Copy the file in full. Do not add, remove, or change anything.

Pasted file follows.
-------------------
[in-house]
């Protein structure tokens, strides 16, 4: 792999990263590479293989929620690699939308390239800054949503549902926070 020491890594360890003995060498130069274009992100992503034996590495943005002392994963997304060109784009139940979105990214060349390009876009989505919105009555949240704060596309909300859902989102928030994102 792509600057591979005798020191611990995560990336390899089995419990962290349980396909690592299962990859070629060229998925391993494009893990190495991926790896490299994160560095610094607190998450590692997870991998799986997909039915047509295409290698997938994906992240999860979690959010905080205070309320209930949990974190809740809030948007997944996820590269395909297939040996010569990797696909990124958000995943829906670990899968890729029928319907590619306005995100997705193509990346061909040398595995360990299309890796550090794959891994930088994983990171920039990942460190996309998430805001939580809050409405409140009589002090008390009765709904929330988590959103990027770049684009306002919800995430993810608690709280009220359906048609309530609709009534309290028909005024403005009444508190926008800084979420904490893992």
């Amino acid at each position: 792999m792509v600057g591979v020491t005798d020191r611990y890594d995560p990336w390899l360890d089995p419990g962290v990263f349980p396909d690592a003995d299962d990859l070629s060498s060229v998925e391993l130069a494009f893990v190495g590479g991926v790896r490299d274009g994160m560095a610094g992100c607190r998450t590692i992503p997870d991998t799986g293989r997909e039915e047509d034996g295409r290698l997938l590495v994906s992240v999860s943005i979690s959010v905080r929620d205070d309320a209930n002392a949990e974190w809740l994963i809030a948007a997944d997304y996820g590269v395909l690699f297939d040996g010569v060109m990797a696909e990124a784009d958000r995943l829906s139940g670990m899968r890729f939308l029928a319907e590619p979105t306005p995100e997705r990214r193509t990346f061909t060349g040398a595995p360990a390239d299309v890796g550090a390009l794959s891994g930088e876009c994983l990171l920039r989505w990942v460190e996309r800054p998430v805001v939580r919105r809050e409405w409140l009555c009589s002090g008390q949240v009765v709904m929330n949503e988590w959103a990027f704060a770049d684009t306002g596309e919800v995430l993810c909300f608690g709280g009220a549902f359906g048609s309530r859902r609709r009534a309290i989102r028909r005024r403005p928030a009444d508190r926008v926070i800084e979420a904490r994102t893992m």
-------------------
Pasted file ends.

[in-house]
């Protein structure tokens, strides 16, 4: 792999990263590479293989929620690699939308390239800054949503549902926070 020491890594360890003995060498130069274009992100992503034996590495943005002392994963997304060109784009139940979105990214060349390009876009989505919105009555949240704060596309909300859902989102928030994102 792509600057591979005798020191611990995560990336390899089995419990962290349980396909690592299962990859070629060229998925391993494009893990190495991926790896490299994160560095610094607190998450590692997870991998799986997909039915047509295409290698997938994906992240999860979690959010905080205070309320209930949990974190809740809030948007997944996820590269395909297939040996010569990797696909990124958000995943829906670990899968890729029928319907590619306005995100997705193509990346061909040398595995360990299309890796550090794959891994930088994983990171920039990942460190996309998430805001939580809050409405409140009589002090008390009765709904929330988590959103990027770049684009306002919800995430993810608690709280009220359906048609309530609709009534309290028909005024403005009444508190926008800084979420904490893992």
């Amino acid at each position: 792999m792509v600057g591979v020491t005798d020191r611990y890594d995560p990336w390899l360890d089995p419990g962290v990263f349980p396909d690592a003995d299962d990859l070629s060498s060229v998925e391993l130069a494009f893990v190495g590479g991926v790896r490299d274009g994160m560095a610094g992100c607190r998450t590692i992503p997870d991998t799986g293989r997909e039915e047509d034996g295409r290698l997938l590495v994906s992240v999860s943005i979690s959010v905080r929620d205070d309320a209930n002392a949990e974190w809740l994963i809030a948007a997944d997304y996820g590269v395909l690699f297939d040996g010569v060109m990797a696909e990124a784009d958000r995943l829906s139940g670990m899968r890729f939308l029928a319907e590619p979105t306005p995100e997705r990214r193509t990346f061909t060349g040398a595995p360990a390239d299309v890796g550090a390009l794959s891994g930088e876009c994983l990171l920039r989505w990942v460190e996309r800054p998430v805001v939580r919105r809050e409405w409140l009555c009589s002090g008390q949240v009765v709904m929330n949503e988590w959103a990027f704060a770049d684009t306002g596309e919800v995430l993810c909300f608690g709280g009220a549902f359906g048609s309530r859902r609709r009534a309290i989102r028909r005024r403005p928030a009444d508190r926008v926070i800084e979420a904490r994102t893992m």